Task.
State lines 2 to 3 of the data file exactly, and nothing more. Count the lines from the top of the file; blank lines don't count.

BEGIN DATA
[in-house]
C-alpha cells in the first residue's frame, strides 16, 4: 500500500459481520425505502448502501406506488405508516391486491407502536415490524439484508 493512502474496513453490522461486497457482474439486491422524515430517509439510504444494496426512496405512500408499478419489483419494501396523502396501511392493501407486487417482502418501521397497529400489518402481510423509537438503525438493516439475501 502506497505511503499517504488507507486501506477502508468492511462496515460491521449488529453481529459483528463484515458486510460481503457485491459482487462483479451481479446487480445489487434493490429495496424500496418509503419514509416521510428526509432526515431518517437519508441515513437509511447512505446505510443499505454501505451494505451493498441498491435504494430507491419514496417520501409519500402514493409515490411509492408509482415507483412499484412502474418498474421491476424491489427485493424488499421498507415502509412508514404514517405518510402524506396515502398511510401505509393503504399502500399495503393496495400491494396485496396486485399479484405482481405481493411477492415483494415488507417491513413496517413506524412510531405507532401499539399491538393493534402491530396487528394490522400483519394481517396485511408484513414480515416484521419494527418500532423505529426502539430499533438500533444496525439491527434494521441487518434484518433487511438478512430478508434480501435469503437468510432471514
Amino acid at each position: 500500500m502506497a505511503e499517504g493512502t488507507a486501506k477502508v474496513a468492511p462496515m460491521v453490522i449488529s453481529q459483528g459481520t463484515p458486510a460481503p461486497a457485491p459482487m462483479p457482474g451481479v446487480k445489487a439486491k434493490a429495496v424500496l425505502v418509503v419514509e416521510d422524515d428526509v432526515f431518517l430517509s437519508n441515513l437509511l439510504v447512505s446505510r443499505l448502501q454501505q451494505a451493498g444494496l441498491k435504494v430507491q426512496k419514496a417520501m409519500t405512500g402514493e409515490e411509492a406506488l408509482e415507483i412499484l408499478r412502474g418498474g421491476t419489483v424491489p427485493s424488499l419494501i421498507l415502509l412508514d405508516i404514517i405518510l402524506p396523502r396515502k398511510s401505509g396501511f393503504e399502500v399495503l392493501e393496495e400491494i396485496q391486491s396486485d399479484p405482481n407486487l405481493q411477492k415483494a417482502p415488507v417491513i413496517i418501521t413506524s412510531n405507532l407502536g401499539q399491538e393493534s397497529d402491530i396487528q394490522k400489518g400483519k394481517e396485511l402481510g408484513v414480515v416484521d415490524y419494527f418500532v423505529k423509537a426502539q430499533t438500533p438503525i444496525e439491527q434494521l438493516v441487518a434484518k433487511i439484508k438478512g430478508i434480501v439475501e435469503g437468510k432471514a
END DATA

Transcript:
C-alpha cells in the first residue's frame, strides 16, 4: 500500500459481520425505502448502501406506488405508516391486491407502536415490524439484508 493512502474496513453490522461486497457482474439486491422524515430517509439510504444494496426512496405512500408499478419489483419494501396523502396501511392493501407486487417482502418501521397497529400489518402481510423509537438503525438493516439475501 502506497505511503499517504488507507486501506477502508468492511462496515460491521449488529453481529459483528463484515458486510460481503457485491459482487462483479451481479446487480445489487434493490429495496424500496418509503419514509416521510428526509432526515431518517437519508441515513437509511447512505446505510443499505454501505451494505451493498441498491435504494430507491419514496417520501409519500402514493409515490411509492408509482415507483412499484412502474418498474421491476424491489427485493424488499421498507415502509412508514404514517405518510402524506396515502398511510401505509393503504399502500399495503393496495400491494396485496396486485399479484405482481405481493411477492415483494415488507417491513413496517413506524412510531405507532401499539399491538393493534402491530396487528394490522400483519394481517396485511408484513414480515416484521419494527418500532423505529426502539430499533438500533444496525439491527434494521441487518434484518433487511438478512430478508434480501435469503437468510432471514
Amino acid at each position: 500500500m502506497a505511503e499517504g493512502t488507507a486501506k477502508v474496513a468492511p462496515m460491521v453490522i449488529s453481529q459483528g459481520t463484515p458486510a460481503p461486497a457485491p459482487m462483479p457482474g451481479v446487480k445489487a439486491k434493490a429495496v424500496l425505502v418509503v419514509e416521510d422524515d428526509v432526515f431518517l430517509s437519508n441515513l437509511l439510504v447512505s446505510r443499505l448502501q454501505q451494505a451493498g444494496l441498491k435504494v430507491q426512496k419514496a417520501m409519500t405512500g402514493e409515490e411509492a406506488l408509482e415507483i412499484l408499478r412502474g418498474g421491476t419489483v424491489p427485493s424488499l419494501i421498507l415502509l412508514d405508516i404514517i405518510l402524506p396523502r396515502k398511510s401505509g396501511f393503504e399502500v399495503l392493501e393496495e400491494i396485496q391486491s396486485d399479484p405482481n407486487l405481493q411477492k415483494a417482502p415488507v417491513i413496517i418501521t413506524s412510531n405507532l407502536g401499539q399491538e393493534s397497529d402491530i396487528q394490522k400489518g400483519k394481517e396485511l402481510g408484513v414480515v416484521d415490524y419494527f418500532v423505529k423509537a426502539q430499533t438500533p438503525i444496525e439491527q434494521l438493516v441487518a434484518k433487511i439484508k438478512g430478508i434480501v439475501e435469503g437468510k432471514a